The news that the Professional Contractors Group will make a second legal challenge to IR35 shows that, for many businesses, the legislation is of great concern.
However, the financial services industry has still not realised how seriously it can be affected.
Unfortunately, IR35 is only a part of the problem. The underlying issue is employment status. While IR35 affects small limited companies, small partnerships, composite companies, etc, it does not apply to the self-employed individual.
They have always had to prove their status, even before April 2000. A great many registered individuals and IFAs come into this category, that is, they are not limited, etc.
If the Revenue says they are not self-employed, both they and the “client” have problems. The RI will have underpaid tax but the onus is on the client, usually an IFA or a network, to ensure the correct tax is paid.
It is a statutory obligation and means that they should deduct PAYE and NICs before paying the RIs. Otherwise the Revenue will demand unpaid tax and insurance. Nor will the IFA have paid employers NI. That can be expensive.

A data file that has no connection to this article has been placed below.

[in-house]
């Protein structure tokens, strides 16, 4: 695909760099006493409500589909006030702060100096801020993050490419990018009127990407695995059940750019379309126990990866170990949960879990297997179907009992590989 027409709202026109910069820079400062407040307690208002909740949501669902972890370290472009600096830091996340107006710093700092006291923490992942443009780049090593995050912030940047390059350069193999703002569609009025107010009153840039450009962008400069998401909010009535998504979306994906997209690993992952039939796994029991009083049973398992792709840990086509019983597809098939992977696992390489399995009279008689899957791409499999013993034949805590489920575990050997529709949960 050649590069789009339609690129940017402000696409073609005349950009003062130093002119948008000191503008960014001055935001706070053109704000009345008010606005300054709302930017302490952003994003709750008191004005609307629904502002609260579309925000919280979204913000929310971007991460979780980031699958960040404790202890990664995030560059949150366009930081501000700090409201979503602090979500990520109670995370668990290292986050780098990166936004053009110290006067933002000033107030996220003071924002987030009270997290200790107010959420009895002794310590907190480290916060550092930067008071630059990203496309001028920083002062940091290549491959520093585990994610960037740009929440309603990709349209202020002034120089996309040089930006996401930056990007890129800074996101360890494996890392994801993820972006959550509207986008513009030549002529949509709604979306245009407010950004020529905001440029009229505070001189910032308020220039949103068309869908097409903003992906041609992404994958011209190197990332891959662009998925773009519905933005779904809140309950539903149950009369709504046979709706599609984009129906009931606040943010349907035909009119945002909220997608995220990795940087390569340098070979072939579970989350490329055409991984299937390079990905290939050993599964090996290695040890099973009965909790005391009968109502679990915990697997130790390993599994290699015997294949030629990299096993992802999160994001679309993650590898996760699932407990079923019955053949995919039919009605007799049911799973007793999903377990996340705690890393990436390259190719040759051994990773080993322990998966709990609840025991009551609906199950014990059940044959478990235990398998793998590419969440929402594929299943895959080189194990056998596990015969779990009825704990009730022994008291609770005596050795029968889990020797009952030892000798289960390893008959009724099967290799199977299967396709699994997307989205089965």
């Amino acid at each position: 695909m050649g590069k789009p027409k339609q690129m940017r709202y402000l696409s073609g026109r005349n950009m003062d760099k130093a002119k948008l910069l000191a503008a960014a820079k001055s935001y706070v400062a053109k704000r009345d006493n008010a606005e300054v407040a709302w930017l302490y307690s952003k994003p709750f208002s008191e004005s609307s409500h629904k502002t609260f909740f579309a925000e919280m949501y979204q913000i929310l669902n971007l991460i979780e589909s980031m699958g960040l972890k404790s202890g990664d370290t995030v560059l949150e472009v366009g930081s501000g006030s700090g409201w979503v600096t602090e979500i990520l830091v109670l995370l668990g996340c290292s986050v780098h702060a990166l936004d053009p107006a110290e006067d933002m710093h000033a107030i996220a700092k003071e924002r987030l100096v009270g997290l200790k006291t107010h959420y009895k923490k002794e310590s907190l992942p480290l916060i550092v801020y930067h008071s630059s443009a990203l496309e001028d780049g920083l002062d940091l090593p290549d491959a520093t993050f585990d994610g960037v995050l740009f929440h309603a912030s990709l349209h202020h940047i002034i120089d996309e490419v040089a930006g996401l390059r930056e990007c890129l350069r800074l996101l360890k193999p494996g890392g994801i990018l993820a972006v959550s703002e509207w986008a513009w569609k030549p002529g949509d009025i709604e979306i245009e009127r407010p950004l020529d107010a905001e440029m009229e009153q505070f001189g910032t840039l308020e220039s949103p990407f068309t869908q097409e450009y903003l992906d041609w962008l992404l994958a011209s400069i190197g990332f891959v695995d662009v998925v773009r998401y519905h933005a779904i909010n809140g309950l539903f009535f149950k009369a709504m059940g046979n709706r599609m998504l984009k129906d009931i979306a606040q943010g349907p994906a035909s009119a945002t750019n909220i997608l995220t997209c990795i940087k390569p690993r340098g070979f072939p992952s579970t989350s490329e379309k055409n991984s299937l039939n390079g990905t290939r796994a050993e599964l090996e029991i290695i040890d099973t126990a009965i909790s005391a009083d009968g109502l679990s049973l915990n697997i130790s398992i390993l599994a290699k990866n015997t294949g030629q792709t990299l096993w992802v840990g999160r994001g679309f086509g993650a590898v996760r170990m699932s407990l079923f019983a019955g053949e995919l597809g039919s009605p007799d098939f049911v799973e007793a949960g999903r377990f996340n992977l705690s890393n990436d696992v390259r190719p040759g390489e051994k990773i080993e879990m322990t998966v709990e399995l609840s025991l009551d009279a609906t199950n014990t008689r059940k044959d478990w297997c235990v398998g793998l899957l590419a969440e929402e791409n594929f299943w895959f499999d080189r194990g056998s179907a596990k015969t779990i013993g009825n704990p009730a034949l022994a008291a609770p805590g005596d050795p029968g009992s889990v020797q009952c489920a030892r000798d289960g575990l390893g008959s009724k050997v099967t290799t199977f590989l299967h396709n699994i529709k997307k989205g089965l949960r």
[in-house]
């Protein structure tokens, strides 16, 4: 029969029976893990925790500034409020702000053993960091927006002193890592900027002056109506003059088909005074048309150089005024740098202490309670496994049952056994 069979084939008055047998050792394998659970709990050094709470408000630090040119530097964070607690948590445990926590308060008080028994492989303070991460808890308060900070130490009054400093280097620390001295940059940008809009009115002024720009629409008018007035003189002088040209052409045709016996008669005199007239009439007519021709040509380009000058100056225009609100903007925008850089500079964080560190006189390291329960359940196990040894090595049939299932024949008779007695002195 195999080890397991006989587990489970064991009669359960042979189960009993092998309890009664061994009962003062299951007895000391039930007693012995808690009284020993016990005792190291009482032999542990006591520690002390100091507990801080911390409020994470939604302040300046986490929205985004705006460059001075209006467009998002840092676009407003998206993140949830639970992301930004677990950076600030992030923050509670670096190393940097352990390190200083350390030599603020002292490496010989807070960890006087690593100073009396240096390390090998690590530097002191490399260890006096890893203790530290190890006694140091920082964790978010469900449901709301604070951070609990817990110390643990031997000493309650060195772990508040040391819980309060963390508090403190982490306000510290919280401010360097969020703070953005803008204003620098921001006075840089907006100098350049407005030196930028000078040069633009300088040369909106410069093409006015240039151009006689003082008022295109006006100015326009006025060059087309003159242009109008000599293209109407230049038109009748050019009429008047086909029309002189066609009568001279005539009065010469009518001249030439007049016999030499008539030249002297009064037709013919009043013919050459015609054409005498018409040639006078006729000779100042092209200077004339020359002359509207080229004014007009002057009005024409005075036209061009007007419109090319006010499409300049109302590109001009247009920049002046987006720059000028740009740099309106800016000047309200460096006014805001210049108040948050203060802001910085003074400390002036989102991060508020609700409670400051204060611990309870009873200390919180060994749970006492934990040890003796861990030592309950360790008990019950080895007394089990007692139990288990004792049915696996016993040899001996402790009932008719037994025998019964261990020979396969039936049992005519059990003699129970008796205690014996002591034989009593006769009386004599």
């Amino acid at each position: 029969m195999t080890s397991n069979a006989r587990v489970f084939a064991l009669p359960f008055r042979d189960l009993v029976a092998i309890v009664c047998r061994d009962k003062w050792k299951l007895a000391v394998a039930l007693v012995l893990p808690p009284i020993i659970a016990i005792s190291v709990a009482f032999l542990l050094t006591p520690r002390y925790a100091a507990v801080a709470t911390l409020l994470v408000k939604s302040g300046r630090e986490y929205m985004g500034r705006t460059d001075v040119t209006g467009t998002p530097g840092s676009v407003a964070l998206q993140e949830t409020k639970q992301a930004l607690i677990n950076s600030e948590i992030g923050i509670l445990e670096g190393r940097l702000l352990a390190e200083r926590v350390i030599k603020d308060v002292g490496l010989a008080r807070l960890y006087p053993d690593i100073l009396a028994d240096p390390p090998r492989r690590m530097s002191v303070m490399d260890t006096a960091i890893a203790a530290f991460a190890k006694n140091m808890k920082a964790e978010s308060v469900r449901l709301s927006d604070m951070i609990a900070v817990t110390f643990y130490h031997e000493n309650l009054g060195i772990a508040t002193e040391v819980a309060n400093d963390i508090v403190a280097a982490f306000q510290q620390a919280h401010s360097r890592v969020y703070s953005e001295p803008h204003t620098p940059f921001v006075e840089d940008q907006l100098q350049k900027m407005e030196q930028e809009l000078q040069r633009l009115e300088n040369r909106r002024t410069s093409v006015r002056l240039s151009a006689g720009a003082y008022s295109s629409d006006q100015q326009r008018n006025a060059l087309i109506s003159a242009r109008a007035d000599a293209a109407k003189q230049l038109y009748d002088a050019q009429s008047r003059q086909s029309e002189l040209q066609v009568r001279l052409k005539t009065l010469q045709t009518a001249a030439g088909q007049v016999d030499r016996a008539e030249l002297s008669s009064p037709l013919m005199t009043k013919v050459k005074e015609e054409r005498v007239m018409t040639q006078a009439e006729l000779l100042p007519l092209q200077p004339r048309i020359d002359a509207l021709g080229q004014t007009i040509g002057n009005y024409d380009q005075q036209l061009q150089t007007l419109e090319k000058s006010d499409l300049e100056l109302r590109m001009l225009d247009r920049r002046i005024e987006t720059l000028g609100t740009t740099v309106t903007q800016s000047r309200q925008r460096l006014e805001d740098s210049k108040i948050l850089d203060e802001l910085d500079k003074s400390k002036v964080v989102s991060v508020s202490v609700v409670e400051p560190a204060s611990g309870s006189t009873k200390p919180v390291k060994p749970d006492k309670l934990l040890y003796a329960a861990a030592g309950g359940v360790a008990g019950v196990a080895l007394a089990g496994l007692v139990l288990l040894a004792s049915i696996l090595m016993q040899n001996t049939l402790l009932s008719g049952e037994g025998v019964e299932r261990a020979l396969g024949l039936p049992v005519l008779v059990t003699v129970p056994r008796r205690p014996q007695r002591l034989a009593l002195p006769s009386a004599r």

For example, an IFA has 10 RIs each earning £30k a year. The Employer's NICs is 12.2 per cent. On £30k, that is £3660 per RI per year or £36,600 for 10 RIs. The Revenue can go back seven years (20 if it suspects serious fraud), making the bill £256,200 before penalties and compound interest at 8 per cent.
Numerous organisations have many more RIs, each with greater earnings. Such bills could bankrupt them. So it is time to start taking employment status seriously and if anyone is told they are not affected, they should get it in writing.